NEW YORK (TheStreet) -- As more retirement savers turn to online allocation "bots," regulators are already wringing their hands. The Securities and Exchange Commission and FINRA have issued a joint alert, pinpointing the potential hazards of "automated investment tools." As of late 2014, the top ten robo advisors claimed to manage nearly $10 billion in client assets. Perhaps even more impressive, robos likeBetterment and Wealthfront, among others, raised nearly $300 million in venture capital last year.

The online services utilize algorithms to determine the proper investment mix for users. Even investment powerhouses like Vanguard and Charles Schwab (SCHW) - Get Report have recently introduced their own automated advice platforms.

While the securities regulators admit robo advisors offer "clear benefits -- including low cost and ease of use," they say investors should understand the "risks and limitations" of automated allocators.

The Investor Alert, issued by the SEC’s Office of Investor Education and Advocacy and FINRA, provided five tips for investors considering automated investment tools:

    Before using an online allocation tool, find out if the service receives any form of consideration for recommending particular investments or products.

    Keep in mind that automated tools may rely on broad assumptions that may not reflect current economic conditions -- or your particular situation.

    The recommendations offered by such algorithms are dependent on the information you provide. Be sure you understand the questions being asked and be wary of ambiguous or misleading questions that may be driving the tool to predetermined conclusions.

    Remember that investment apps by their nature are not likely to provide personalized recommendations based on your overall tax situation, other investments you may own and your ability -- or desire -- to withstand losses.

    And be sure you know how the personal financial information you share will be used. The regulators say investors should also be on the watch for phishing schemes and identity theft scams disguised as online investment tools.

    Automated analysis services can also vary depending on the level of regulatory scrutiny they are subject to. If specific investment recommendations are made, rather than general asset class advice, the provider must be a registered investment advisor. Subject to SEC or state regulatory authority, such robo advisors are required to disclose their investment process and methodology, as well as potential conflicts of interest.

    Vanguard is just such a registered investment advisor, managing $3.0 trillion in assets. The mutual fund giant rolled out its "investment modeling technology" last year. The firm provides "communications and disclosures to make clear the assumptions and limitations of our tools and services," according to spokeswoman Katie Henderson.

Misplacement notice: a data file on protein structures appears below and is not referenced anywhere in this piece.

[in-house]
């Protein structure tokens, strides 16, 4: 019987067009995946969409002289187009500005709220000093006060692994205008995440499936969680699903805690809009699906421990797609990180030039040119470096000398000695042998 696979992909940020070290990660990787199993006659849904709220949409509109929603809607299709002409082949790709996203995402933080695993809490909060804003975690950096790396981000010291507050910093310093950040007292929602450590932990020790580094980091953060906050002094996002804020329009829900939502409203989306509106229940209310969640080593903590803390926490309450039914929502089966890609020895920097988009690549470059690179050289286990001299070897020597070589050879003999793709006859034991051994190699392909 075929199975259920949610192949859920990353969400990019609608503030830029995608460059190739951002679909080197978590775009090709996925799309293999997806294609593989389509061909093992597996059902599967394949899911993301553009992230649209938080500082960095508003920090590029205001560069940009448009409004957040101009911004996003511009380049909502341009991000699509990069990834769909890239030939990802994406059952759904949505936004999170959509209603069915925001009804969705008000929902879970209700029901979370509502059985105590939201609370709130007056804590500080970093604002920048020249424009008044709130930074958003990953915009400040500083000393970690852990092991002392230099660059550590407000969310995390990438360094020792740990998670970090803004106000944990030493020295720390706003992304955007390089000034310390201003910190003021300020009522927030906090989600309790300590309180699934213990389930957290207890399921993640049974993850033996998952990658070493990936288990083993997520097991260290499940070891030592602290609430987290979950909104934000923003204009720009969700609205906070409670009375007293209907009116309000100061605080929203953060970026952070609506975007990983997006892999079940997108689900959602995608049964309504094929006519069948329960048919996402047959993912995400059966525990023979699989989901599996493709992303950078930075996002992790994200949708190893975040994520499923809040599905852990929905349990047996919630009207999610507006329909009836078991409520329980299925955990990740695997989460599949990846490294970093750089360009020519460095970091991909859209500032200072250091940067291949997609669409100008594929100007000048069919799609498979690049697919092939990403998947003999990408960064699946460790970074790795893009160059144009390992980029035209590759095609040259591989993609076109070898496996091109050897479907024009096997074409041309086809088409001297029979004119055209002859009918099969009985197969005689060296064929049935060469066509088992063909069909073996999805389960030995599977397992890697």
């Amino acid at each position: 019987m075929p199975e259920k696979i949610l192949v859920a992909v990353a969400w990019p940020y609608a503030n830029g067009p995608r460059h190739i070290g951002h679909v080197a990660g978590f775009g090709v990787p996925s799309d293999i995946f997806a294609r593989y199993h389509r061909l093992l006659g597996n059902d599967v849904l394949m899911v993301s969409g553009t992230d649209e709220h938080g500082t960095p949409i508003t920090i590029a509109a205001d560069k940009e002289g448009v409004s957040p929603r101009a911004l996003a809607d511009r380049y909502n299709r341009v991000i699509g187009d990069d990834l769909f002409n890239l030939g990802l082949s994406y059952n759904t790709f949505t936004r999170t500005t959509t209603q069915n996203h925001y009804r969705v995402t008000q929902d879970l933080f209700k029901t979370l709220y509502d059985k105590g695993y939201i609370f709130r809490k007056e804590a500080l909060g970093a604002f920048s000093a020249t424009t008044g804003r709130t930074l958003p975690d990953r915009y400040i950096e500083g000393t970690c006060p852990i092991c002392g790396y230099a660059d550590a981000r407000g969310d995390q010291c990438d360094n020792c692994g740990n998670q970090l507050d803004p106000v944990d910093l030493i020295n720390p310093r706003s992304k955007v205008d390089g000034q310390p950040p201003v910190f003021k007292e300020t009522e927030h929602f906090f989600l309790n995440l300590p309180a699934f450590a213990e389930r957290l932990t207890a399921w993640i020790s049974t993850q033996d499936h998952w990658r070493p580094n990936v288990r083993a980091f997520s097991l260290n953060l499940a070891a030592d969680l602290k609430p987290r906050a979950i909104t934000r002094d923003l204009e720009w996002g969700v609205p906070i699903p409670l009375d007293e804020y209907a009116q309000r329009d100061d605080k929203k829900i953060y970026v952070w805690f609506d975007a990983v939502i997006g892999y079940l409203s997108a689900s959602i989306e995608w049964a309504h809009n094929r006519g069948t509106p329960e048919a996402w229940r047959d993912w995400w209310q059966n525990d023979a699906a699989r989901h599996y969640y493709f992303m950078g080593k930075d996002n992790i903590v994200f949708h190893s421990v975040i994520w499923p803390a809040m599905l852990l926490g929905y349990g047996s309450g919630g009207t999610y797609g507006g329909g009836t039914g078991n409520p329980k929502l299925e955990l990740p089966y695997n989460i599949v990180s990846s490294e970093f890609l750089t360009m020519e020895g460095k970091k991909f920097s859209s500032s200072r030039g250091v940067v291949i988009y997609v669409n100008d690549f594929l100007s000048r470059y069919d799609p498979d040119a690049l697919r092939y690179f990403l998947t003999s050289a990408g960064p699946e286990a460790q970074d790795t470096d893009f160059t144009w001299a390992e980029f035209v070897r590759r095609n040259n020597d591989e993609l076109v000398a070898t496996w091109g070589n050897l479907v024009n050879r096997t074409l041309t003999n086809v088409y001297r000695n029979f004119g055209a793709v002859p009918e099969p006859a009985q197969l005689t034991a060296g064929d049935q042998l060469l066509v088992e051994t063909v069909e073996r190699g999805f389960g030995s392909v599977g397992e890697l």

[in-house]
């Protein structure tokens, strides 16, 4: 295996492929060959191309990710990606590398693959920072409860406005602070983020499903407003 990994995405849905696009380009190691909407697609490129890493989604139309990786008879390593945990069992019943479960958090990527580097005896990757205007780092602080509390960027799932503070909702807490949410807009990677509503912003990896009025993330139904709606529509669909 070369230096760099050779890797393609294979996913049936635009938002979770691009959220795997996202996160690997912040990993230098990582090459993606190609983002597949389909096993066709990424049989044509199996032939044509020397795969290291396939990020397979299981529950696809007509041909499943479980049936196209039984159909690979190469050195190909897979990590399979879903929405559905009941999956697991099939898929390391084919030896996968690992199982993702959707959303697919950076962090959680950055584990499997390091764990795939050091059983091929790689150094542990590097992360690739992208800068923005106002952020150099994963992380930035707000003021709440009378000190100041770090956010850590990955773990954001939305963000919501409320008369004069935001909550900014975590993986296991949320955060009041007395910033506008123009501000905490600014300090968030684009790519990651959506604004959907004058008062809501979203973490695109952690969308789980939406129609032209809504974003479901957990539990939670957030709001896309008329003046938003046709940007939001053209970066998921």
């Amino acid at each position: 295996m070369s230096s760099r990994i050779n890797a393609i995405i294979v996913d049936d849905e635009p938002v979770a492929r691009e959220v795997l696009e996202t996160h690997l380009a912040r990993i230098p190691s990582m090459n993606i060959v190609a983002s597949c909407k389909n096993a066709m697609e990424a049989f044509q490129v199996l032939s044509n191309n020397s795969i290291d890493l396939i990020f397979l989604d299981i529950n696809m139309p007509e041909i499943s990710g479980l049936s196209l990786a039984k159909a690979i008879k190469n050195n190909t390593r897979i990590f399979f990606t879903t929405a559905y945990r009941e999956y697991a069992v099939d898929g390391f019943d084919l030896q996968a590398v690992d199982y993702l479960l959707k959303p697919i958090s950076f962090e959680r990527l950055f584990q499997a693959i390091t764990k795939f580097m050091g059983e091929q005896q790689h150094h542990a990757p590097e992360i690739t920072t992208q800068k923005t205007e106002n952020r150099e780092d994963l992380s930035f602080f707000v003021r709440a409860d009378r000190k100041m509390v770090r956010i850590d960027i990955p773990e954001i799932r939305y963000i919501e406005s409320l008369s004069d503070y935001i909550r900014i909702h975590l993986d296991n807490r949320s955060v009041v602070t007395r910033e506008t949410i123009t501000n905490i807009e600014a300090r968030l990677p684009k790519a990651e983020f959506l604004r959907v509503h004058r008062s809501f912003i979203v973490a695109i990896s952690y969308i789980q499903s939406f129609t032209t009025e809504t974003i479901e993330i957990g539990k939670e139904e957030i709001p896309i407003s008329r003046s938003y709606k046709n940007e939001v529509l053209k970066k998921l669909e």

One of the concerns the SEC/FINRA advisory raised was that automated tools may lack the value of "human judgment and oversight." But because Vanguard’s service includes consultation with an advisor, the firm prefers to label its service as a "hybrid" advice model, rather than as strictly a robo advisor, according to Henderson.

    "Our new advice service, available to individual investors, leverages sophisticated technology, Vanguard's time-tested investment methodology and an ongoing relationship with a Vanguard advisor to develop a financial plan and ongoing portfolio management," Henderson told TheStreet. "Investors fill out an online questionnaire to initially understand an investor's risk profile and investing time horizon, but the portfolio recommendation as part of the financial plan is not generated without a consultation with a Vanguard advisor via phone or videoconferencing. So the human element is at the core of our service."

    Last week, Vanguard cut its opening account minimum in half, allowing investors to access the service with a $50,000 deposit. The annual advisory fee is 0.30% of a client’s managed assets. The Personal Advisor service attracted more than $7 billion in new assets through March 31 of this year during its initial rollout, making it the largest automated investing service.

    Meanwhile, Charles Schwab’s Intelligent Portfolios, a new automated investment advisory launched in March, enrolled 23,000 accounts and $1.5 billion in assets in its first six weeks of operation.

    In research released Tuesday, Schwab found that two-thirds of all surveyed investors preferred "a human touch" in matters of investing, but 40% of Gen-Xers and Millennials would rather their portfolios be based on a computer algorithm.